MOSCOW, January 15 (Sputnik), Daria Chernyshova — Germany is determined to ensure the security of energy supplies as Russia plans to shift the transit of gas through Ukraine to Turkey, the press office of the German Federal Ministry of Economics and Energy told Sputnik news agency on Thursday.
"In Germany security of supply is ensured. Germany obtains Russian gas via the Nord Stream pipeline, Yamal and to a lesser degree from Ukraine as a transit country," Beate Braams, German Economics and Energy Ministry's press officer told Sputnik.
On Wednesday, the CEO of Russia's energy giant Gazprom Alexei Miller said that the company would send the 63 cubic meters of gas, currently delivered via Ukraine, to the European Union using its newly-mapped Turkish route. Miller, who met Maros Sefcovic European Commission Vice President for Energy Union Wednesday, also advised European countries to embark on the construction of the necessary infrastructure starting from the Turkish-Greek border.
"If German or other companies are interested in pipelines projects in Turkey, it is up to them to take such a decision," the German Economics and Energy Ministry's press officer told Sputnik adding that the ministry cannot comment "on business plans or company decision."
Beate Braams also noted that Germany supports the EU in view of the so called Southern Corridor (TANAP and TAP pipeline) "as one measure to further diversify EU import routes." Moreover, she reminded that Berlin had adopted "a number of long-term measures that will reduce import dependency in the long-run."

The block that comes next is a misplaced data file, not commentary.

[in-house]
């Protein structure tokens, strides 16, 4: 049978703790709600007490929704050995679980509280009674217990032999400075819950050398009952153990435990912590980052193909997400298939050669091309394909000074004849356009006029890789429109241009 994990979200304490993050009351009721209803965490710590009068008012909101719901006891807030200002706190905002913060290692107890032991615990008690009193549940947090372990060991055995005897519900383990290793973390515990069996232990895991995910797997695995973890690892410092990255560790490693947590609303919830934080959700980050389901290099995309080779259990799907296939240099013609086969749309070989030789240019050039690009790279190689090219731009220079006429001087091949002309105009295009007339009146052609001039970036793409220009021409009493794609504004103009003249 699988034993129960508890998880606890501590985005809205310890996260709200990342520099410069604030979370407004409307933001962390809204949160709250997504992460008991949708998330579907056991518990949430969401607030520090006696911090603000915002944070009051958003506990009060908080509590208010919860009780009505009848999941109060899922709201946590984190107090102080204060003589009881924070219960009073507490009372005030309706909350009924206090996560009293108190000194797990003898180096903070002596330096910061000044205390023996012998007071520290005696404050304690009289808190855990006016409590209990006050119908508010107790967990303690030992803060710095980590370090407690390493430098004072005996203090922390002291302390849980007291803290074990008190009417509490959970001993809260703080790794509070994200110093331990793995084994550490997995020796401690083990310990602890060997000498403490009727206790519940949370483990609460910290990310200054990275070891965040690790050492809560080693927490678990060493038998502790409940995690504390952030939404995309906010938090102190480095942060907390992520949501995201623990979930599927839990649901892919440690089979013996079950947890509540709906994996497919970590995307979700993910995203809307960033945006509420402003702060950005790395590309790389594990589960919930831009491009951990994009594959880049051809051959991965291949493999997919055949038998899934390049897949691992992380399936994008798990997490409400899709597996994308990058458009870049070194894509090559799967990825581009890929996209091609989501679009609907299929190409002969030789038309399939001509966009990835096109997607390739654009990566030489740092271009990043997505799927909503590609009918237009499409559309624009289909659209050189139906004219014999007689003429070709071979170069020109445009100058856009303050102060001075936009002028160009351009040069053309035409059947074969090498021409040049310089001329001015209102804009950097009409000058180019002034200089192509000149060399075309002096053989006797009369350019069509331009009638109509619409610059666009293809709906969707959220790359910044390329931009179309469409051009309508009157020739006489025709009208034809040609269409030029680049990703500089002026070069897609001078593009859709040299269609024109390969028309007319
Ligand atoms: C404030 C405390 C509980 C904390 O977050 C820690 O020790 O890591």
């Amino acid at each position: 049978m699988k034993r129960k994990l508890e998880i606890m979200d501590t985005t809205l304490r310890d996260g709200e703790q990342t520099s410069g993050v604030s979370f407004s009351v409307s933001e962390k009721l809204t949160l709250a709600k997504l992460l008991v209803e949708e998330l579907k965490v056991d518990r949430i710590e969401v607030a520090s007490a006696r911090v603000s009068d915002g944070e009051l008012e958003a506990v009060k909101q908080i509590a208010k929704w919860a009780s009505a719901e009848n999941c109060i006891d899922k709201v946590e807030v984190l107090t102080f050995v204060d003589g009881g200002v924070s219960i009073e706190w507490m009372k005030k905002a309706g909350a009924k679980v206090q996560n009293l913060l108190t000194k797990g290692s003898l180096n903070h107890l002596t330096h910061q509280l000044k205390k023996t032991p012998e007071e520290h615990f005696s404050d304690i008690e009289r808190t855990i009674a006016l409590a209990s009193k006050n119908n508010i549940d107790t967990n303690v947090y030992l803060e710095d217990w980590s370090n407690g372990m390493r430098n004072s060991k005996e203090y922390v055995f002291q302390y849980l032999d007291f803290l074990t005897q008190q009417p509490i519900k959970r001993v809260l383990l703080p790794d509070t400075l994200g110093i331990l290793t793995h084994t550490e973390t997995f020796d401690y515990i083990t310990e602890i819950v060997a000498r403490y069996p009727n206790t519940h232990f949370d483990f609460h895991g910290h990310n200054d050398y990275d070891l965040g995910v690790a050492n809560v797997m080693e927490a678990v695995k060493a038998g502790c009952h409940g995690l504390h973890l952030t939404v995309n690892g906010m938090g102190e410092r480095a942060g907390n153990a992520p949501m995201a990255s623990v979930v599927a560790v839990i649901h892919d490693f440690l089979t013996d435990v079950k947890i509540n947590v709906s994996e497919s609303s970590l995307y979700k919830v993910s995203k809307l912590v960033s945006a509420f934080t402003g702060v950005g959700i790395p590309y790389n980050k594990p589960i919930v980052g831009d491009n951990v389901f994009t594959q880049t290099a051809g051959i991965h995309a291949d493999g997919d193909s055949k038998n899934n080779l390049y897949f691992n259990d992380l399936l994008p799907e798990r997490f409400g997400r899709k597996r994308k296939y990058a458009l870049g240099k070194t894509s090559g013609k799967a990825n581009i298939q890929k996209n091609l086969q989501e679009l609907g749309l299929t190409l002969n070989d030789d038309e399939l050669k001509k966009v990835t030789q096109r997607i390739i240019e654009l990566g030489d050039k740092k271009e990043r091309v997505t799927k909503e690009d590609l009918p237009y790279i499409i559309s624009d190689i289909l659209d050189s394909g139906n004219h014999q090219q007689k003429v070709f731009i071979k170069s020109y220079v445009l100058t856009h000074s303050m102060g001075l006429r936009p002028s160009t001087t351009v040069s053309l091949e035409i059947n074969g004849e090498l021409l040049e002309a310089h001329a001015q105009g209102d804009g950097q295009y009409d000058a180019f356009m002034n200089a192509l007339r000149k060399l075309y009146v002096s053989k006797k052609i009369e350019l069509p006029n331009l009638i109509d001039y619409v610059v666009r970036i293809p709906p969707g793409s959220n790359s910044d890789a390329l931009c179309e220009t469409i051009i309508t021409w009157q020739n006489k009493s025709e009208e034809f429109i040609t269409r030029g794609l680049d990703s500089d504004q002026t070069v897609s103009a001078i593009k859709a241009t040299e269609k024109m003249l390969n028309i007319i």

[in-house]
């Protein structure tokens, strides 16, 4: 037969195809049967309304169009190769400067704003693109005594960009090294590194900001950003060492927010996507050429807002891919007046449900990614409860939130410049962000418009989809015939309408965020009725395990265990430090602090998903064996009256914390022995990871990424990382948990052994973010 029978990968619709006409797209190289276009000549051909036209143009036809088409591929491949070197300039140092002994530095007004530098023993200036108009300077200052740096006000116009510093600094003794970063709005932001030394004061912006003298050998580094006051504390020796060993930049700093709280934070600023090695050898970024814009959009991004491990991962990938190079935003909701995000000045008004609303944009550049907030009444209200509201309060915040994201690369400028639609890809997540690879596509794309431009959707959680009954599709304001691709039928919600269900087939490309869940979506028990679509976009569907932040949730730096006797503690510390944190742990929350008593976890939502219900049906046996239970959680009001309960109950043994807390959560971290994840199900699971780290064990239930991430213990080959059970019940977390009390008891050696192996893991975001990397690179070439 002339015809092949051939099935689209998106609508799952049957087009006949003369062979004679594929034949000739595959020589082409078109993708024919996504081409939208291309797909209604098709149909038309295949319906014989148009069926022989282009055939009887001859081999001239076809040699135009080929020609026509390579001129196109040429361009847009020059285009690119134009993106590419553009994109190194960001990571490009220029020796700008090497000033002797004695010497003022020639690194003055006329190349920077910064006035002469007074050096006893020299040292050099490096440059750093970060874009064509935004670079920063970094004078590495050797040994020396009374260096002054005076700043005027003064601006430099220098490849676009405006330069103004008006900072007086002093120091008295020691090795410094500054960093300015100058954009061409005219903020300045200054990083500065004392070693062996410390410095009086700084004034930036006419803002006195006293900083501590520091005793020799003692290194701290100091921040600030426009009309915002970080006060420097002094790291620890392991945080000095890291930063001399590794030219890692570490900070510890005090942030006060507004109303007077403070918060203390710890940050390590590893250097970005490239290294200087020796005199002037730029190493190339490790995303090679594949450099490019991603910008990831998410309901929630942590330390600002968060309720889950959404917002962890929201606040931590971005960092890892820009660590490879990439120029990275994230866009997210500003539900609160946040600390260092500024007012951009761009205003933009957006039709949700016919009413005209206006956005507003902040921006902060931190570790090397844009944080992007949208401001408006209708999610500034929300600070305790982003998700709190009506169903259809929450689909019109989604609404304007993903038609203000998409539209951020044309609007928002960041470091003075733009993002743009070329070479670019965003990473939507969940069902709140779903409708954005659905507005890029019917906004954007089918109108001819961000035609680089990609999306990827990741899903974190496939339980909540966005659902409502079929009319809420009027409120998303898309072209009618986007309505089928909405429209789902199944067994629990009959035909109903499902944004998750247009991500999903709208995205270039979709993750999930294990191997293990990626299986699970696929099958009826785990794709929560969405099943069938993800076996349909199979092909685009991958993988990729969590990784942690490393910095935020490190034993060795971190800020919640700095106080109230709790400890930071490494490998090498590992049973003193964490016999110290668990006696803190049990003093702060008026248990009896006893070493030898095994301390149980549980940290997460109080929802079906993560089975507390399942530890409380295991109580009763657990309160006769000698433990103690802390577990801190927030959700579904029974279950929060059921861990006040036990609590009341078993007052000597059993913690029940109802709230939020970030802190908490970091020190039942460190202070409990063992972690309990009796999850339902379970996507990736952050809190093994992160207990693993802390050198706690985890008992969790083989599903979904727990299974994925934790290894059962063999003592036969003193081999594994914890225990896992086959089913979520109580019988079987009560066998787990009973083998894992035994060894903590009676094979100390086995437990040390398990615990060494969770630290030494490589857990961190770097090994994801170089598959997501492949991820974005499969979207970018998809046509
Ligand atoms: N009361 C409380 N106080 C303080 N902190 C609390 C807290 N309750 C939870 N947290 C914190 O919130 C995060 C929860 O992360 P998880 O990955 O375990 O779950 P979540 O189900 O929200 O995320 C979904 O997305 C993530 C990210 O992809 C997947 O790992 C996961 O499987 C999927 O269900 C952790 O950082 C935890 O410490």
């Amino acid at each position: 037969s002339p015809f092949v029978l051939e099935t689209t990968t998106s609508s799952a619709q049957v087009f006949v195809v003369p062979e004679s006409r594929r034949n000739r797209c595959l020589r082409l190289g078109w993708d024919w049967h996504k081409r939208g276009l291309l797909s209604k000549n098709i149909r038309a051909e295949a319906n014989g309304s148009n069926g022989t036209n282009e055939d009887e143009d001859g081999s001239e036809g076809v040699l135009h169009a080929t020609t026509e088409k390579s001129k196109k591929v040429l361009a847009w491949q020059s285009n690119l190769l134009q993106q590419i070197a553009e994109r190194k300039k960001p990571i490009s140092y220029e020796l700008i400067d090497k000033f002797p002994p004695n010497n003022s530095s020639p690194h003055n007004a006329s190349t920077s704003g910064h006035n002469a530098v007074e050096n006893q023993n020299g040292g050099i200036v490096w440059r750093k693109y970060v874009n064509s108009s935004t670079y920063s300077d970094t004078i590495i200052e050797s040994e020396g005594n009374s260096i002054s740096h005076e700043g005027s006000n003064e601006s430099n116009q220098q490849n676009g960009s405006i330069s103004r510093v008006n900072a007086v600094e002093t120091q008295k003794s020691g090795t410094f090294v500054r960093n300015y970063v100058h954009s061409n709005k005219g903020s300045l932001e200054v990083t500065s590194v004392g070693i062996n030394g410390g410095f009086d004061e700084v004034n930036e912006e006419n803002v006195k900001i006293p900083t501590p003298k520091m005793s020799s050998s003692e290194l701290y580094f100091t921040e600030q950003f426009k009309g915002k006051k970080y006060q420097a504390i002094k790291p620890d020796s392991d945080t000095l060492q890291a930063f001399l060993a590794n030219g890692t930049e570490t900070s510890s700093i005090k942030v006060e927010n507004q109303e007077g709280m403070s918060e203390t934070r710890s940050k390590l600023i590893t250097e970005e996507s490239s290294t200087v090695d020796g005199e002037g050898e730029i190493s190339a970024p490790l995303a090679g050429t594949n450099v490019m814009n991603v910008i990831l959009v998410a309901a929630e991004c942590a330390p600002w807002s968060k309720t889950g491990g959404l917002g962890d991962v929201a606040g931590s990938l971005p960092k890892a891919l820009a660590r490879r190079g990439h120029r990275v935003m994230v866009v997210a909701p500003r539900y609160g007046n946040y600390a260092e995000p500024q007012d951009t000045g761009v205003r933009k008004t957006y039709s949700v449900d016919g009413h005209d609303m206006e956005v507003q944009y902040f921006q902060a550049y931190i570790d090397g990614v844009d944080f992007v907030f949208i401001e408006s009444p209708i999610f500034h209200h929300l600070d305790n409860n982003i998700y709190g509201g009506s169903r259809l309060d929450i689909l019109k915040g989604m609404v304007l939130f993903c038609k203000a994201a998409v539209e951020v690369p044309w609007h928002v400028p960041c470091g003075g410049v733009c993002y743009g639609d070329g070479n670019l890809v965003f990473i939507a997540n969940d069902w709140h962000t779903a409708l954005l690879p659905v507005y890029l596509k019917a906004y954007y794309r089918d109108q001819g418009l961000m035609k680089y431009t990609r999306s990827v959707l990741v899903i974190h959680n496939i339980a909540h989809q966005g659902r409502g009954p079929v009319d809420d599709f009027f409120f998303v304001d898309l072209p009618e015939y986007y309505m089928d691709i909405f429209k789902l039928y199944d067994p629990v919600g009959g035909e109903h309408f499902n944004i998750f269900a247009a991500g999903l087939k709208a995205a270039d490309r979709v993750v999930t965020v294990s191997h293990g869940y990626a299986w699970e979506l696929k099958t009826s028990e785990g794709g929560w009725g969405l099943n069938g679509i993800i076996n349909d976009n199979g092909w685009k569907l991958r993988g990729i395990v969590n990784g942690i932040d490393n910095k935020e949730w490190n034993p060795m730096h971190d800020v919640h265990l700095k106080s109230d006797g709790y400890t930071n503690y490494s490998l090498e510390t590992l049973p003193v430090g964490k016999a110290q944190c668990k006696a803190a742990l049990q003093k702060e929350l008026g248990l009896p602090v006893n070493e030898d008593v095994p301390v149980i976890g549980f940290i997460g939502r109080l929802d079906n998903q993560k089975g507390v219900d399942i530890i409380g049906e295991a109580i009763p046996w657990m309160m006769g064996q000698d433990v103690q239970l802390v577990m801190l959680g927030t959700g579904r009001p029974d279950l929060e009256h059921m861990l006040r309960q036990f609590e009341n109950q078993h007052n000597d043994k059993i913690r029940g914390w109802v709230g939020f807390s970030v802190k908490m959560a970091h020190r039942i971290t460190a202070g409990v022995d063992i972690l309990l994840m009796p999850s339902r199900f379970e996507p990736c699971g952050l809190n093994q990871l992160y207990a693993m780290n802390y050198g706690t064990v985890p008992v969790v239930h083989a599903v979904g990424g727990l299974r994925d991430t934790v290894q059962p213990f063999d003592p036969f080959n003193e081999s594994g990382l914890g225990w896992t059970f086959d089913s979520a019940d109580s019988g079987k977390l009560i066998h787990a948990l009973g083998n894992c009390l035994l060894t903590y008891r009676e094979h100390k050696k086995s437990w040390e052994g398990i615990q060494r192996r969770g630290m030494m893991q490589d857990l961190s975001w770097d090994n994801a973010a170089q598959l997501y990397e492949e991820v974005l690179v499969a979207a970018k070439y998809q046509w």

On Wednesday, Alexey Miller stressed that Gazprom had been a reliable supplier of natural gas to European clients for over 40 years, and that the company systematically works on diversifying the energy supply routes. According to Gazprom's statement on the Miller-Sefcovic meeting, Nord Stream and Yamal – Europe demonstrate high reliability and efficiency of direct deliveries of Russian natural gas.
Russia's decision was taken after Russian President Vladimir Putin said in December 2014 that Moscow had been forced to scrap its long-overdue South Stream project, citing continued opposition from Brussels. The so-called Turkish Stream is an alternative route that will run under the Black Sea to Turkey and onward to Europe, with a gas hub also planned on the Turkish-Greek border.